Also on “that.” The particular sentence where you footnote “that” as being sometimes necessary doesn’t actually need a that…well…at least not in Canadian English, I suppose I cannot speak for Australia.

    In any case, cf. http://chronicle.com/article/50-Years-of-Stupid-Grammar/25497

  4. Tim

    OK :) now I understand much better. Though I think you missed my point, the issue I was addressing was not “What are some rules writers should obey?” but “How can one use less words to say the same thing (sometimes more powerfully)?” I’ll agree I accepted the adverb example too quickly, it’s not a good one. (Though I think the “simply” in your reply is actually padding that only adds weak emphasis ;)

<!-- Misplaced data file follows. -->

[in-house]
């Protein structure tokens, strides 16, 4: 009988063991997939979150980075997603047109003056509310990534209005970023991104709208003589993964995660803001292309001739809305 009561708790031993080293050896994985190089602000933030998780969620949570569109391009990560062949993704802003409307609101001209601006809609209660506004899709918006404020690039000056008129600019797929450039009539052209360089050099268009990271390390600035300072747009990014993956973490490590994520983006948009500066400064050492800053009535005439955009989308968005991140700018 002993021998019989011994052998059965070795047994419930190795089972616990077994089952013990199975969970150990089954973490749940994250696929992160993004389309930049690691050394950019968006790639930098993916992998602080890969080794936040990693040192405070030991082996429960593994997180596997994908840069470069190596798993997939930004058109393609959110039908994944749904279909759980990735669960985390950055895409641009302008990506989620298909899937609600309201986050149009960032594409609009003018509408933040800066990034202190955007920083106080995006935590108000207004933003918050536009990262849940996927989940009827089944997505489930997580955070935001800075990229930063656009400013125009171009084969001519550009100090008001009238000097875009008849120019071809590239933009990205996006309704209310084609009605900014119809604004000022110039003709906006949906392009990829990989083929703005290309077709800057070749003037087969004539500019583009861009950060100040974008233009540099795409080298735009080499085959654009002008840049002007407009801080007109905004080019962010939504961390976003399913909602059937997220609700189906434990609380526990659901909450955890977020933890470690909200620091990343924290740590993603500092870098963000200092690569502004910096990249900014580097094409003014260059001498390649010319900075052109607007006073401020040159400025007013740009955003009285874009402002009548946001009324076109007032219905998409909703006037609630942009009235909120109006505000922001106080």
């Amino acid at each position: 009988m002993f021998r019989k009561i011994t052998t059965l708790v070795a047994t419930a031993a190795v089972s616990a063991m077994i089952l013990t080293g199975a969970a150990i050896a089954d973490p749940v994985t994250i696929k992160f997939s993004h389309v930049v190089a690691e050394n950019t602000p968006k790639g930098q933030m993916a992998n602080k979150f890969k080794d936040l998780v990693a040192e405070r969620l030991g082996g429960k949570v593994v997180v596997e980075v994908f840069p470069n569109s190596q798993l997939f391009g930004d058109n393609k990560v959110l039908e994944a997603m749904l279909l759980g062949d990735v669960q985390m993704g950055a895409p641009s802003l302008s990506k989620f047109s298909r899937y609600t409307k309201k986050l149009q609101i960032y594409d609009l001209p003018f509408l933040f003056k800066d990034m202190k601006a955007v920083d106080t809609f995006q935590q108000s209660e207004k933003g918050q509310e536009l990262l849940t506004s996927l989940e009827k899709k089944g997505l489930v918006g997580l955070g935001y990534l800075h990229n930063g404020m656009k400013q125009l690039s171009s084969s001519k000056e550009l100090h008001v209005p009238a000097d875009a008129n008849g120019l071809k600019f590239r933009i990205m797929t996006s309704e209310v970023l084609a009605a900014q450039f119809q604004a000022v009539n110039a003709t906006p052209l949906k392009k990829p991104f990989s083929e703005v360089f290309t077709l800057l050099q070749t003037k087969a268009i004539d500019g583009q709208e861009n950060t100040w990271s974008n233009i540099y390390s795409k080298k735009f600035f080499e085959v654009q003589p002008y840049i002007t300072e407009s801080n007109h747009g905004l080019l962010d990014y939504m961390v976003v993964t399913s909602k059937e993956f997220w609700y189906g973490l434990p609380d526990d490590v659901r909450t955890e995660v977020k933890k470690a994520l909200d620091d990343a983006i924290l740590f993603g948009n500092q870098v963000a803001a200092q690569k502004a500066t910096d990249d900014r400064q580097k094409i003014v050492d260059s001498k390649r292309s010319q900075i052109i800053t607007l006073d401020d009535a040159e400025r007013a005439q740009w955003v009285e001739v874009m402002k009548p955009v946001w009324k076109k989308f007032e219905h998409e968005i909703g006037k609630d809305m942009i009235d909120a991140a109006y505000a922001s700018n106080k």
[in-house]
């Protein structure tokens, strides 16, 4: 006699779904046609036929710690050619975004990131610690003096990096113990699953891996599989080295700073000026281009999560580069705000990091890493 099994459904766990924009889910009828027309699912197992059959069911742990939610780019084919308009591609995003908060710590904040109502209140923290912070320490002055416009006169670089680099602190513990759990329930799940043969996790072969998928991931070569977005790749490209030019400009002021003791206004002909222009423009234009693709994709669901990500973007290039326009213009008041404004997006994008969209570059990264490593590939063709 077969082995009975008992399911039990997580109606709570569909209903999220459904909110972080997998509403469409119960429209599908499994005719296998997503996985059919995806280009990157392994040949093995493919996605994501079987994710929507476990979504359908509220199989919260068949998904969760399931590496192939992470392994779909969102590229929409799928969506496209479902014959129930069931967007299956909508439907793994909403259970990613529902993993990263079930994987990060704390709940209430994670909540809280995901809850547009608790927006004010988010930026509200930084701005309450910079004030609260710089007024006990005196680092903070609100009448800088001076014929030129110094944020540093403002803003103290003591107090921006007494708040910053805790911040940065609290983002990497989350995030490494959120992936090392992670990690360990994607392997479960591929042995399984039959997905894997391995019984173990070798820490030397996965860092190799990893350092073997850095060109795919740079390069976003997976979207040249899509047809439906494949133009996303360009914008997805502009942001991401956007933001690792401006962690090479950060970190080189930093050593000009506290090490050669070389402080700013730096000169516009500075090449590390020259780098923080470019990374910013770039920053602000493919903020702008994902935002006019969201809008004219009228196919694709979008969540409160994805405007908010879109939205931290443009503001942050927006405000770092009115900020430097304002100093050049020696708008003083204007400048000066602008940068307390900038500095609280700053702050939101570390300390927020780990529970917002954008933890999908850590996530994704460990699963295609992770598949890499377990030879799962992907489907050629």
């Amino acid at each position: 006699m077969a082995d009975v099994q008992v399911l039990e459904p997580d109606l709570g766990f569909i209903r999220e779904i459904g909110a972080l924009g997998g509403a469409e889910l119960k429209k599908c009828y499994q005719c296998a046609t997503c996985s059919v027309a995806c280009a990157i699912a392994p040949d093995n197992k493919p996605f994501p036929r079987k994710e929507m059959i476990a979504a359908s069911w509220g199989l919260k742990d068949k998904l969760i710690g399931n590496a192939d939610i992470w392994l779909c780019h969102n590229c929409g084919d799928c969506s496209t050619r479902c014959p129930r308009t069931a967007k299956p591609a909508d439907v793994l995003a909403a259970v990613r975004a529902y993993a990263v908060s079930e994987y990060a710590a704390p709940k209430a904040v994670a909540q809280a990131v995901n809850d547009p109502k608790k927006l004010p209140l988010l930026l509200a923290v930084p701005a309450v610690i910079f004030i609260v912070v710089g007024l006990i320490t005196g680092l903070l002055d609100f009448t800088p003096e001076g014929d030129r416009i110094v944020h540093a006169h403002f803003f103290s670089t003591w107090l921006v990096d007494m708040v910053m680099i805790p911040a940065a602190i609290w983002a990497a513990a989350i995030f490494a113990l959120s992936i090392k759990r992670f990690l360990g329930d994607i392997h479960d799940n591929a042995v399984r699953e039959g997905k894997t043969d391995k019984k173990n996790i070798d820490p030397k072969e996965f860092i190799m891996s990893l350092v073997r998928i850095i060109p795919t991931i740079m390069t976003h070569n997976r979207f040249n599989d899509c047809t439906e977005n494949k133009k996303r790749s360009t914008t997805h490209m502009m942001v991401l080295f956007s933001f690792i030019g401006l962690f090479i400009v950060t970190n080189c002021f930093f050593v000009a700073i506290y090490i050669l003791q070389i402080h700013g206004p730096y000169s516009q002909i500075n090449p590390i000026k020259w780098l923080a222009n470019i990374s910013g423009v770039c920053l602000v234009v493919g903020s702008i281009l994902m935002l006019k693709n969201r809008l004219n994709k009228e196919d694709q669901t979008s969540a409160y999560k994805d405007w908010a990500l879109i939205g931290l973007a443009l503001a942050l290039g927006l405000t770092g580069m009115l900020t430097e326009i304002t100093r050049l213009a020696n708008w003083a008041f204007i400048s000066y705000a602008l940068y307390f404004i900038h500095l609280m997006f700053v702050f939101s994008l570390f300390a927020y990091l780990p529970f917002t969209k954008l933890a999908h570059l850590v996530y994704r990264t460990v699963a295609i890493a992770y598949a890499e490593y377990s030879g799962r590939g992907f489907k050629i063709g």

BTW I can’t speak for Australia, round here people claim Australians can barely speak themselves!

    On rules, of course, rules are made to be broken, some passives work well, some adverbs are absolutely necessary (or at least like that one) highly desirable. But often both just waste words. And [breaking the “rule” about not starting sentences with conjunctions] when students are asked by cruel teachers to write to tight deadlines, or when bloggers write for hastily scanning readers, or indeed just about anytime one writes nowadays, words are too precious to waste!